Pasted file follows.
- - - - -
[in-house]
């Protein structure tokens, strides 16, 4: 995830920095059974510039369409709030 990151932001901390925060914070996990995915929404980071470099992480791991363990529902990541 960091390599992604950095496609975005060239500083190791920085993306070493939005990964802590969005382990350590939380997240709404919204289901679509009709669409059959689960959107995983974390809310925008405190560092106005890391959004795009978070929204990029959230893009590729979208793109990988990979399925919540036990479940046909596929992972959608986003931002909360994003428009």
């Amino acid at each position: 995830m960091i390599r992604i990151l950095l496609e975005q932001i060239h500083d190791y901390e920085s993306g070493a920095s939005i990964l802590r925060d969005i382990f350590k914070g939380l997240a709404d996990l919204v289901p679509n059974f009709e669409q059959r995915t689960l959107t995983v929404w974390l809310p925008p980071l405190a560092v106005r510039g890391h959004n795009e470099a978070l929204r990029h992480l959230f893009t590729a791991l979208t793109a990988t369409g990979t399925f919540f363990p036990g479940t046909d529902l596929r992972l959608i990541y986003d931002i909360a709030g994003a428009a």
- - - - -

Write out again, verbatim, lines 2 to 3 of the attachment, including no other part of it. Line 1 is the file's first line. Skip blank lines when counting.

């Protein structure tokens, strides 16, 4: 995830920095059974510039369409709030 990151932001901390925060914070996990995915929404980071470099992480791991363990529902990541 960091390599992604950095496609975005060239500083190791920085993306070493939005990964802590969005382990350590939380997240709404919204289901679509009709669409059959689960959107995983974390809310925008405190560092106005890391959004795009978070929204990029959230893009590729979208793109990988990979399925919540036990479940046909596929992972959608986003931002909360994003428009």
């Amino acid at each position: 995830m960091i390599r992604i990151l950095l496609e975005q932001i060239h500083d190791y901390e920085s993306g070493a920095s939005i990964l802590r925060d969005i382990f350590k914070g939380l997240a709404d996990l919204v289901p679509n059974f009709e669409q059959r995915t689960l959107t995983v929404w974390l809310p925008p980071l405190a560092v106005r510039g890391h959004n795009e470099a978070l929204r990029h992480l959230f893009t590729a791991l979208t793109a990988t369409g990979t399925f919540f363990p036990g479940t046909d529902l596929r992972l959608i990541y986003d931002i909360a709030g994003a428009a």